Growing up as an average student with a penchant for reading, Miles Corwin’s road to success is a self-made one. Not having the grades to get into a private college, but armed with a desire to achieve, Corwin made his way through community college and in the process, fell in love with writing.
Now over twenty years later, Corwin is a best-selling author and award-winning journalist that prides himself in shedding light on events and people in the world that most would never pay attention to.
Known for his great reporting ability, Corwin received unprecedented access into both the LAPA and the department’s elite detective unit for two of his three books, “Killing Season,” his first book, which went on to become a national best-seller and his third book, “Homicide Special.”
Despite the success of both books, the one that arguably stands out the most in Corwin’s career is his second book, “And They Still Rise: The Trials and Triumphs of Twelve Gifted Inner-City Students.” Believing it was the right time to switch his focus from crime in South Central LA to something more positive, Corwin dissected the road traveled by 12 young gifted students in South Central that never saw the light of day in the crime-obsessed media.
Hence, “And They Still Rise: The Trials and Triumphs of Twelve Gifted Inner-City Students,” was born.
“I had been covering crime for many years for the LA Times and I had written a book on crime in South Central LA,” said Corwin, via telephone in Los Angeles. “I just realized I was spending so much time writing on such a small segment of the people in South Central, the people who were getting into trouble and were causing problems and I was ignoring the other side, all those other kids that were good students, trying to do something positive. I wanted to write about the other side because while the people that were committing the crime were really the minority of the population, they were getting the majority of the publicity.”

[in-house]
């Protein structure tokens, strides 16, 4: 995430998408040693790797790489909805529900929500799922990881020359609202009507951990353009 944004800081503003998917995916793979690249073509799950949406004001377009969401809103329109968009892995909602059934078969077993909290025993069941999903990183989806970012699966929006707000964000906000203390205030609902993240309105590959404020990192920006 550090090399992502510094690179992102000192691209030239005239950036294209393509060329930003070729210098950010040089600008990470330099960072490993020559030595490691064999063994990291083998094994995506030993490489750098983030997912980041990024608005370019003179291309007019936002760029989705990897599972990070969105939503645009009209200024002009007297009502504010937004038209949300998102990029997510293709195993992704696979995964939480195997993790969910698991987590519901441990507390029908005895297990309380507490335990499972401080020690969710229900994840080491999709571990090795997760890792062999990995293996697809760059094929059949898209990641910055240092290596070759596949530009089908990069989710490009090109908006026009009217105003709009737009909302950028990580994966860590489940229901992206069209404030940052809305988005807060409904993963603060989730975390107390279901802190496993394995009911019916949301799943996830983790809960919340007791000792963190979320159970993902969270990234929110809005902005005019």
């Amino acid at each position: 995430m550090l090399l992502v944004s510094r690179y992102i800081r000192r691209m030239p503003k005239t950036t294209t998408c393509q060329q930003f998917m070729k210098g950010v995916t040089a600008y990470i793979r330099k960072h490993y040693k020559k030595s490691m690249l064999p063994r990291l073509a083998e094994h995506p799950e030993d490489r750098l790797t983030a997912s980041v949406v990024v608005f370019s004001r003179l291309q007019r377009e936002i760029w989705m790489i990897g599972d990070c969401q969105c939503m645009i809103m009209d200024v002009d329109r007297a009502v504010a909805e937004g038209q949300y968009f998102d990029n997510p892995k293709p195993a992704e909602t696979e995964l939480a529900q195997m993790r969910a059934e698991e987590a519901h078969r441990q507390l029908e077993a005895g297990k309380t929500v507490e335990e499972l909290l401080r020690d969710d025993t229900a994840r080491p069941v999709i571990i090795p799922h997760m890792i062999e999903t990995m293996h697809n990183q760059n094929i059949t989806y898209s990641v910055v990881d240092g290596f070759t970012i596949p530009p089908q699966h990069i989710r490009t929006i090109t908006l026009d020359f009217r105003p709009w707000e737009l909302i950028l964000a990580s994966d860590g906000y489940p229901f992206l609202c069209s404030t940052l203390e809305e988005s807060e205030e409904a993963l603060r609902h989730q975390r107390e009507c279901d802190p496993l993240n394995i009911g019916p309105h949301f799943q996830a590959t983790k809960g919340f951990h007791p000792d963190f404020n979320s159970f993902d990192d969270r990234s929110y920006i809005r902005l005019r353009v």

Continuing his trend of getting unprecedented access to his sources, Corwin followed a group of students from Crenshaw High School in Los Angeles for ten months in 1997, chronicling everything from their first day of school to their graduation.
A testament to the book’s quality and timelessness, Corwin’s book was selected to be a part of the “KCC Reads” in 2006, a program which has the entire Kingsborough Community College campus, from English classes to faculty and staff, read the book simultaneously. Corwin was even invited to the school on May 4 to discuss the book in front of a packed audience. Corwin, among all else, considers his trip clear across the country to Kingsborough a way of giving back to students that are in the same situation he was in 20 years ago.
“To me, it was a real honor that people were interested enough in the book to want me to talk about it,” said Corwin, who also teaches journalism at USC in Los Angeles. “I think that when a writer writes a book, he always wants it to be read. He wants people to be interested in what he’s writing about and the fact that people across the country were interested enough to want to have speak about it was a real honor and privilege.”
Corwin has also proven his versatility as a writer, taking a step back from non-fiction writing and is currently focusing on a fictional crime novel that he believes will be a combination of the experiences of his last novel, “Homicide Special,” and his own imagination.
“I’m having a really good time making it up and meshing all the experiences I had as a journalist and a non-fiction writer into this novel,” said Corwin.
While there is no title or release date available for Corwin’s new novel, if the hard work and dedication that has gotten Corwin this far in his career is any indication, his transition from respected non-fiction writer to famed novelist seems imminent.
This article was originally published in June 2006.
Photo by Conroy Walker.